Evidence that anti-fascist activists were tortured by Russian federal security officers is “really disturbing”, president Vladimir Putin told the Kremlin’s own human rights council in December. He promised to “look into it”.
But ten of the young activists in question remain in detention awaiting trial in the “Network” case, charged with organising a terrorist group and illegal possession of weapons. The prosecution’s main evidence comprises statements taken after the accused were tortured with electric shockers, hung upside down, throttled and beaten up for hours on end.
The FSB, Russia’s main security service, claims members of the “Network” were planning to organise bombings during Russia’s March 2018 presidential elections and the football
World Cup, that they planned an armed uprising and were “stirring up the masses for further destabilisation of the political situation in the country”. It says that defendants had assigned roles (leaders, communications personnel, sappers and ideological officers), discussed their plans on social media and held minuted meetings about them.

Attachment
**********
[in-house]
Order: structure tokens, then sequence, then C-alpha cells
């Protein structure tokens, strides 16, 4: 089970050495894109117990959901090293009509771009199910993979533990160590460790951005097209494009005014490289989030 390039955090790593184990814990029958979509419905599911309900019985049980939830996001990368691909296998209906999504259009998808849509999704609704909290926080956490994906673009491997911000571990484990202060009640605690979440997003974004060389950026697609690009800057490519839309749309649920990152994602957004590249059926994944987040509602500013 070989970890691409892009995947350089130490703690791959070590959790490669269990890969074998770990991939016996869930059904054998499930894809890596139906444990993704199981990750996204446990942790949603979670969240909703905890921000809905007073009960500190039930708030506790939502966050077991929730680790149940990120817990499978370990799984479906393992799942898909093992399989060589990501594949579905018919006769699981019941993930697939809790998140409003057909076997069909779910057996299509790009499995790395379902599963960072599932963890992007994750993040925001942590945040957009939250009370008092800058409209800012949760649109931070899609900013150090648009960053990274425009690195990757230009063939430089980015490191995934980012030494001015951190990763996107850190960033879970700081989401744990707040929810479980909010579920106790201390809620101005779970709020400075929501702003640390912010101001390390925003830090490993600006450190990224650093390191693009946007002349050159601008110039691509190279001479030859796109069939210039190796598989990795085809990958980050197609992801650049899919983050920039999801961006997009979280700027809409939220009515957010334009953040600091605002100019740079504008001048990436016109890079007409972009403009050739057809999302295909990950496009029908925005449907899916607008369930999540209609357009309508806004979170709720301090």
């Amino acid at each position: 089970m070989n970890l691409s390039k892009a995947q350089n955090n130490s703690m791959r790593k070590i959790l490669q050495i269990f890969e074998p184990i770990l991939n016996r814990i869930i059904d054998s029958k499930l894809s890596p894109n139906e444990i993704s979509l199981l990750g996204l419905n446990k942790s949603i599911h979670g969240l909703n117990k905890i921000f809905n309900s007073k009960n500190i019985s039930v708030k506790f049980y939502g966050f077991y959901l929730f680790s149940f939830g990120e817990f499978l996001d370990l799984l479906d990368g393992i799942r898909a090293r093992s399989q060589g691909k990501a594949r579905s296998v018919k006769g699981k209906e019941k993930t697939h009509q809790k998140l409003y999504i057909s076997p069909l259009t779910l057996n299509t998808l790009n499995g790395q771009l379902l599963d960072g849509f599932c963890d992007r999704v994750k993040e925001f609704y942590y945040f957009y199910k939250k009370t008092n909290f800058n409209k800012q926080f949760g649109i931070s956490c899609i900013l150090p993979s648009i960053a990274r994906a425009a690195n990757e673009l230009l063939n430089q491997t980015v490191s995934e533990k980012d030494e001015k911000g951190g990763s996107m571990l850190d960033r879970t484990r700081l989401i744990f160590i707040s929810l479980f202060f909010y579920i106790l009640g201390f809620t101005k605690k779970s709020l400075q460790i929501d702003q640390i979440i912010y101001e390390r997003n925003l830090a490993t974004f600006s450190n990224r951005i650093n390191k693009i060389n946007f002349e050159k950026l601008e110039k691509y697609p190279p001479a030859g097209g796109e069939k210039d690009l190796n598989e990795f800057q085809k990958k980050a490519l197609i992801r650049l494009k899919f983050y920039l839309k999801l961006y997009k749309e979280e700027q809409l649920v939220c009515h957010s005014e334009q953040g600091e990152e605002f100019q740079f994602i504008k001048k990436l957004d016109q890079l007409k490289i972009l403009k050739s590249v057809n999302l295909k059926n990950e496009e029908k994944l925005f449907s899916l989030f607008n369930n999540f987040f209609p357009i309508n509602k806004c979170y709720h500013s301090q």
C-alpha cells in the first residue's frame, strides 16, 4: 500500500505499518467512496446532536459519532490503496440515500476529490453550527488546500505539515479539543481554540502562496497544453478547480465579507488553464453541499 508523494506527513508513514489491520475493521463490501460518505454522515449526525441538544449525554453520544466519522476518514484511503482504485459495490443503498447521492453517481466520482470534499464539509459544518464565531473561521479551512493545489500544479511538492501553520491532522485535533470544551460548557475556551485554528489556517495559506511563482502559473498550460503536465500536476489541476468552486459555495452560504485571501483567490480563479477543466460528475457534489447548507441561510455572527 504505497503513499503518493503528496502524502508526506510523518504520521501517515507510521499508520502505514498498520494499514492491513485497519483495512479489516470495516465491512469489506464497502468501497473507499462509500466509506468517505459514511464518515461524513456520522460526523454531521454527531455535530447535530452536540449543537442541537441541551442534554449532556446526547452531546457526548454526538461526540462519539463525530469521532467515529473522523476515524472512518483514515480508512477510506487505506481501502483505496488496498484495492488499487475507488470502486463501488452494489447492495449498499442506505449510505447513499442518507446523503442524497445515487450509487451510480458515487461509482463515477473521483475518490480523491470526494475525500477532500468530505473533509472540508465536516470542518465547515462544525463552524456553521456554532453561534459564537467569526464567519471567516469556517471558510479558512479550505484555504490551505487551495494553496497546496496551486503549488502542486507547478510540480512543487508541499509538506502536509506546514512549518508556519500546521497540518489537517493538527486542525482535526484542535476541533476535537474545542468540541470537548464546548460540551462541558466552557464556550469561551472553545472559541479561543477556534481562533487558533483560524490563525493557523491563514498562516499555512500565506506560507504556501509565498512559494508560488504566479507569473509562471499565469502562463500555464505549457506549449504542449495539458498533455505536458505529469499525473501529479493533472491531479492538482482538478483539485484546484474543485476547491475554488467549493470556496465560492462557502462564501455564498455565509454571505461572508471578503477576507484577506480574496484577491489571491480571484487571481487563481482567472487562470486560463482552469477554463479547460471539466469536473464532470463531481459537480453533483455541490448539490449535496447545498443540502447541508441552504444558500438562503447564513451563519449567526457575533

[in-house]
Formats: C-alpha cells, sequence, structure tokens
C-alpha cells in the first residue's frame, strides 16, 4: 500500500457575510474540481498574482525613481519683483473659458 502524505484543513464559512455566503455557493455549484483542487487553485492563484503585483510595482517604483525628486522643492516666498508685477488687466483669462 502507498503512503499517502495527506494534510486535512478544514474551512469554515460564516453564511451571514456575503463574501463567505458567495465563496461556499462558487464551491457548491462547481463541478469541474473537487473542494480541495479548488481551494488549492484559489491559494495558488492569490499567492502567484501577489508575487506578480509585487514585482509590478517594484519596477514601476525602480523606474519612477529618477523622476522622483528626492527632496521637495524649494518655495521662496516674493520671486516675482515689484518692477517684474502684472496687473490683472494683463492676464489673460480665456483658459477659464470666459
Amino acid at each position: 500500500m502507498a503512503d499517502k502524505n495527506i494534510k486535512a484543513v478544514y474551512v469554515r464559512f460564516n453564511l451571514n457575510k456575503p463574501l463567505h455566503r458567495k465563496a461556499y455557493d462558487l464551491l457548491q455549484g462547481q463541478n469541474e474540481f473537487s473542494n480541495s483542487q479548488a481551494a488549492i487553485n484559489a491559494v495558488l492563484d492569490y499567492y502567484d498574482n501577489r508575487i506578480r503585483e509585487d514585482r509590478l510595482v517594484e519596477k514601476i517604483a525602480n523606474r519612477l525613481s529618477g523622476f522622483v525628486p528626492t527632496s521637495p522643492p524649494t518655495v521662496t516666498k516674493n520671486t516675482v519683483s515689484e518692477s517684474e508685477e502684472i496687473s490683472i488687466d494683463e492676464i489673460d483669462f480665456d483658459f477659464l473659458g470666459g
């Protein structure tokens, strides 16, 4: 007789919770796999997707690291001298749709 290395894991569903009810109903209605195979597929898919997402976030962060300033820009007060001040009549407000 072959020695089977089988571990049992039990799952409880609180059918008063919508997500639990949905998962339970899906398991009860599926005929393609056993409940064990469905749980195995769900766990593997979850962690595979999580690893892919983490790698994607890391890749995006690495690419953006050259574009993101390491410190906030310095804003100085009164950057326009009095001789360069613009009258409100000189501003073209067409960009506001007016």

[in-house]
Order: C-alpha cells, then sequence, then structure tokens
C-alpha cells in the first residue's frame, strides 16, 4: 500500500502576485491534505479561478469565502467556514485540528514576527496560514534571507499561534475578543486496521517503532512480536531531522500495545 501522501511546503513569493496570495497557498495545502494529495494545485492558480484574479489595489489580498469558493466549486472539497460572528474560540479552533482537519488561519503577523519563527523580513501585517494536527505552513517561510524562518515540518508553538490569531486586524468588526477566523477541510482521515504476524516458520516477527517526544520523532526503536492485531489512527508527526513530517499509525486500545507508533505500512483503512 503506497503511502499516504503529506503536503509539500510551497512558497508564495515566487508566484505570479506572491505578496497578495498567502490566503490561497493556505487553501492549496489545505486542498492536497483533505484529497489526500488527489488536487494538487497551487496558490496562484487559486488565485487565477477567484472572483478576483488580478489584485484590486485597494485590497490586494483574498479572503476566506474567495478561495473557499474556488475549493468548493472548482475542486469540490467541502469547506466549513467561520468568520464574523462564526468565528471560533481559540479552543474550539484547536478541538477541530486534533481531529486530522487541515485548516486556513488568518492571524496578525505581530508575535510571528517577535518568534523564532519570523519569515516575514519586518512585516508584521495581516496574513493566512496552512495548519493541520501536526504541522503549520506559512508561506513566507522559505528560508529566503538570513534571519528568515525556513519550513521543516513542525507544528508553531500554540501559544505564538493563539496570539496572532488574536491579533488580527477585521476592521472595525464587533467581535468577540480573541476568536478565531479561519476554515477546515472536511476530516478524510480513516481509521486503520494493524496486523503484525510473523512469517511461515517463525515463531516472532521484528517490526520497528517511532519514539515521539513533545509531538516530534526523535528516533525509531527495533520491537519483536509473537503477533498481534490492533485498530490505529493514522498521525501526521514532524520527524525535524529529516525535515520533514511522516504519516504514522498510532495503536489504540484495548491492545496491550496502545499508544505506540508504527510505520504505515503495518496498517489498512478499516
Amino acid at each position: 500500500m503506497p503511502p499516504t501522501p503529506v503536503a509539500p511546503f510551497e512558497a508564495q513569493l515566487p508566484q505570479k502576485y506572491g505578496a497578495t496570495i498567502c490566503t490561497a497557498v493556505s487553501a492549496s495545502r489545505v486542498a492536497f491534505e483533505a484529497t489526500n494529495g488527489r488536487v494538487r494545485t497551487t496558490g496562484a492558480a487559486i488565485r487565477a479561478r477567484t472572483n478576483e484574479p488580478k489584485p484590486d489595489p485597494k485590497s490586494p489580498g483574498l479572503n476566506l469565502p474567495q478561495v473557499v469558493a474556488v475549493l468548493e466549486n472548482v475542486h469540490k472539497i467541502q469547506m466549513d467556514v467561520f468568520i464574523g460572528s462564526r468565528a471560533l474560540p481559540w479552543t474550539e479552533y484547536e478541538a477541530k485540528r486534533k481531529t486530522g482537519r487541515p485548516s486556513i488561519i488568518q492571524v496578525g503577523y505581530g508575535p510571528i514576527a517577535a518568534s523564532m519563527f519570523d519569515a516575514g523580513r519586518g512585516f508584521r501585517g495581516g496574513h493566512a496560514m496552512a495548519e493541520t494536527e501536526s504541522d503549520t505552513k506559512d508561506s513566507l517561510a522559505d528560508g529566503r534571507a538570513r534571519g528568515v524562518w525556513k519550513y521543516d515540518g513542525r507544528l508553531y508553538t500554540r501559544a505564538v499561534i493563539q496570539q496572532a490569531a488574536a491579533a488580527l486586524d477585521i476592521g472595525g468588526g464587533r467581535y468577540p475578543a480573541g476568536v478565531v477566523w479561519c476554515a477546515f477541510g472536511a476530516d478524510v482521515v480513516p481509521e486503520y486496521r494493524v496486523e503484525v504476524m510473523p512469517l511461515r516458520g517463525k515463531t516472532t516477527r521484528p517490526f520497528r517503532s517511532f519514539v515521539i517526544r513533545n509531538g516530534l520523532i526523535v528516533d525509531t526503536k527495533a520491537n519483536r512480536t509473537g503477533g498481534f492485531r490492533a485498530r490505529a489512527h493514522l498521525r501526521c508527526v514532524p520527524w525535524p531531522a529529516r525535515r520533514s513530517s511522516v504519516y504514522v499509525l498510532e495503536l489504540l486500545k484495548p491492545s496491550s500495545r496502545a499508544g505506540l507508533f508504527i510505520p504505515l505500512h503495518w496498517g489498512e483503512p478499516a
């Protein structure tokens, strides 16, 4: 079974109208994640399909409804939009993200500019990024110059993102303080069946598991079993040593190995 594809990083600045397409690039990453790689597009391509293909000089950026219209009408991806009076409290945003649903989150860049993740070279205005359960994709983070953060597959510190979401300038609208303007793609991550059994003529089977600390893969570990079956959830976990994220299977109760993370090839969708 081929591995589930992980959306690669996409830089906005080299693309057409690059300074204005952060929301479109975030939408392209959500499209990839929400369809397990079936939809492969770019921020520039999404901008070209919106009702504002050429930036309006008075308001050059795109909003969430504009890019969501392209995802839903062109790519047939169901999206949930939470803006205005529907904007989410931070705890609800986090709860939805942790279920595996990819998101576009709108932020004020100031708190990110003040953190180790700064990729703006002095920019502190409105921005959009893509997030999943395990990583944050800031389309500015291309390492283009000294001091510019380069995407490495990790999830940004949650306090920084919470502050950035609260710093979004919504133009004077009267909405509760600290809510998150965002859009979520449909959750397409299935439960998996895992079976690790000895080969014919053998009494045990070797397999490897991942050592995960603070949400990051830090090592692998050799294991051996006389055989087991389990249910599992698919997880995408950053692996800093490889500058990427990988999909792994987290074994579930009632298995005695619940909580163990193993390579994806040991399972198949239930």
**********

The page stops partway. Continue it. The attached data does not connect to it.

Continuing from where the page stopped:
The FSB case includes the fact that all the defendants played airsoft (a team shooting sport with no live ammunition) and that some of them did physical training together.
The ten, mostly supporters of anti-fascist and anarchist groups, were detained in late 2017 and early 2018. In January 2018, one of them, Viktor Filinkov, made a detailed public statement about being tortured; two other defendants, Ilya Shakurskiy and Dmitriy Read the rest of this entry »